“What Does All This Mean?”

John 11:1-45

Good morning to you, wherever you are.

You have just heard our long, well-known and beautiful Gospel reading from John about Jesus raising Lazarus from the dead. Hold that story in you mind as I read you today’s poem by Padraig O’ Tuama, an Irish poet and theologian, entitled “Staring Match”, because I want to suggest a lesson in both that is particularly timely as we deal with this strange disruption in our lives brought on by the COVID-19 pandemic of today.

Staring Match
I stare at the icon
the sacrament and
the sacred story.

I stare at the window
the bread and the
familiar words.

With only myself to blame
I repeat the questions that
restrain me:

What is all this for? and:
What will all this bring? and:
What should I do now?

And then there’s that
great silence
that greets me.

So I try to greet it
with a liturgy for the morning
a little vitamin, hoping that

opening the day with rhythm
might calm the encounter
with the selves I ignore.

Might help a life be lived
more generously.
Might help the eye see inside the icon.

Might help the story sound.
Might help the bread be found
by the place that’s hungry.

For both the poem and biblical story we must surely ask ourselves:

“What does it all mean?”

What is the mystical and prophetic Gospel of John telling us with this amazing story of a dead man brought back to life by Jesus?

And what is O’ Tuama trying to explain with this ‘Staring Match’ – a sort of stand-off between the nagging longing of our souls for meaning and solace as we busy ourselves in our daily routines, and the rather veiled rituals and symbols we have created over the years to try to explain and assuage these longings.

“What does it mean?”

“What is it for?”

And in modern pop phraseology:

“What’s it all about, Alfie?”

At least for me, the core truth in this long reading lies in the 25-26th verses:

Jesus said to her, “I am the resurrection and the life. The one who believes in me will live, even though they die; and whoever lives by believing in me will never die.”

There are numerous indications that the Lazarus story is a parable – it is the only occurrence in all of the gospels of this amazing story, and the only mention of Mary & Martha, well-known friends of Jesus, of having a brother. Jesus visited Mary and Martha often, and they appear in all the other gospels, but NEVER is a brother mentioned. Surely, if Jesus had raised a real person, who had been dead for 4 days to life again – and in front of a crowd of people made of synagogue Jews who saw Jesus as a threat – such an event surely would have appeared in every gospel.

So for this and other reasons, this story is surely meant to bring home to all that the way of Jesus is the way to eternal life – to follow the Christ is to never die! And if we can accept that meaning of this story, it is ‘good news’ indeed.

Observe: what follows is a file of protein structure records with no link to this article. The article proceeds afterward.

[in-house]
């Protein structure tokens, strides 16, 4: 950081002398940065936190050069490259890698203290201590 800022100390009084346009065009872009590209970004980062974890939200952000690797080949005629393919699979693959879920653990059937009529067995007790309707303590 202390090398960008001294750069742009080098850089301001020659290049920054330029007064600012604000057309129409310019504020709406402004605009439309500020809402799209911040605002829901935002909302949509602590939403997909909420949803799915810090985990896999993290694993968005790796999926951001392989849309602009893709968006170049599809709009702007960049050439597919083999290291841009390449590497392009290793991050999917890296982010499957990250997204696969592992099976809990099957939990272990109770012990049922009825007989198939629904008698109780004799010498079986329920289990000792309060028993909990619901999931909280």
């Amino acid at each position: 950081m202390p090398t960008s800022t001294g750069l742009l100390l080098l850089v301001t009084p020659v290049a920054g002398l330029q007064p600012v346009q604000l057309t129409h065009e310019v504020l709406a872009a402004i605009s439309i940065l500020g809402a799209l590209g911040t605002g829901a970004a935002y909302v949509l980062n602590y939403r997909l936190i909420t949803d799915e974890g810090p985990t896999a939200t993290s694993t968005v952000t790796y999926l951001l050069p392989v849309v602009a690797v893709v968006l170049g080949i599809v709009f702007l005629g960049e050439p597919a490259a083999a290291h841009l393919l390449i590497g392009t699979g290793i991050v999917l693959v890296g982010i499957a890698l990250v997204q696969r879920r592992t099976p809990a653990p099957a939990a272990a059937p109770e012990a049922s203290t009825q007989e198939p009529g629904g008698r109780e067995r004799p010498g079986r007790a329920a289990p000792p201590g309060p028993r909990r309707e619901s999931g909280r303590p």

Our work is to ask:

“What does it mean for me?”

How shall I shape my life in light of this ‘good news’? It seems to me that O’ Tuama’s poem catches that moment we all surely feel: amidst the brushing of teeth, the making of coffee, opening the mail, putting on the socks –

“What is this life for?”

“What is MY life for?”

How do the bread and wine, the water and liturgy, the creeds and confessions, the Bible stories and theologies – how do they help ME make meaning of it all?

And now here we are – caught in the middle of a ‘war with an invisible enemy’; all our technology and riches have now been ground to a halt by a sub-microscopic villain. We do not understand, we cannot control it, and we know how ‘to fight the fight’ only by isolating ourselves from one another! And it is the same for all, world-wide – young and old, rich and poor, wise and foolish – it is, in fact, a ‘Great Leveler’ with power to harm and to kill, regardless of where or who we are!

“What is all this for?”

“What will all this bring?”

“What should I do now?”


There are many possible answers which we will discuss for decades to come, but we can hope it brings an understanding that (as a banner on medical supplies to Ohio from China said) ‘we are truly all in this together’ – Arab and Jew, Christian and Muslim, the one percent and the homeless beggar, black, brown, yellow, white – we are on this same planet together. Not just one nation under God, but one humanity under our Creator, and we will survive only if we love and care for one another.

We may hope it is for reminding us that we are not in charge, and that we must care for and nourish our planet and all the life on it – that we must live with and learn from nature, as well as live with and learn from one another if we are to survive.

Most of all, perhaps it means, that the only way to live well now and for all eternity is to realize that the life example, the teachings, and the sacrifices of Jesus of Nazareth, of Jesus the man, and Jesus Christ the Son of Creation – to follow these, is the way that gives meaning to everything, to every event of our lives and to every breath we take.

Fear of one another – grasping for power and control and earthly riches will kill us for sure. Love of every living creature and doing to others as we would do for ourselves – this will save us now and forever.

Let us pray:

May we, who are merely inconvenienced, remember those whose lives are at stake. May we, who have no risk factors, remember those most vulnerable. May we, who have the luxury of working from home, remember those who must choose between preserving their health or making their rent. May we, who have the flexibility to care for our own children when their schools close, remember those who have no options. May we, who have to cancel our trips, remember those who have no safe place to go. May we, who settle in for a quarantine at home, remember those who have no home. As fear grips our country, let us choose to love. During this time when we cannot physically wrap our arms around one another, Let us find ways to be the loving embrace of God to our neighbors.[1]
[1] Adapted from “Prayer for a Pandemic”, +The God Life, Steven Jay Davis;

Rev deniray mueller, Saint Stephen’s Episcopal Church and University Center, Columbus, OH; 29 March 2020

In Memory of Barbara Ann Bryant Havens

Today we come to celebrate the life of Barbara Ann Bryant Havens, a beloved mother, sister, grandmother, aunt, and a dear friend to too many people to count. Although she is no longer with us, her memory will live on in our hearts for eternity. We feel your lively and beautiful spirit with us today, and we hope you sense our love for you in this room. We not only love you, but have learned much from you, been inspired by you, and been made to laugh and be joyful in your presence! We will always remember you!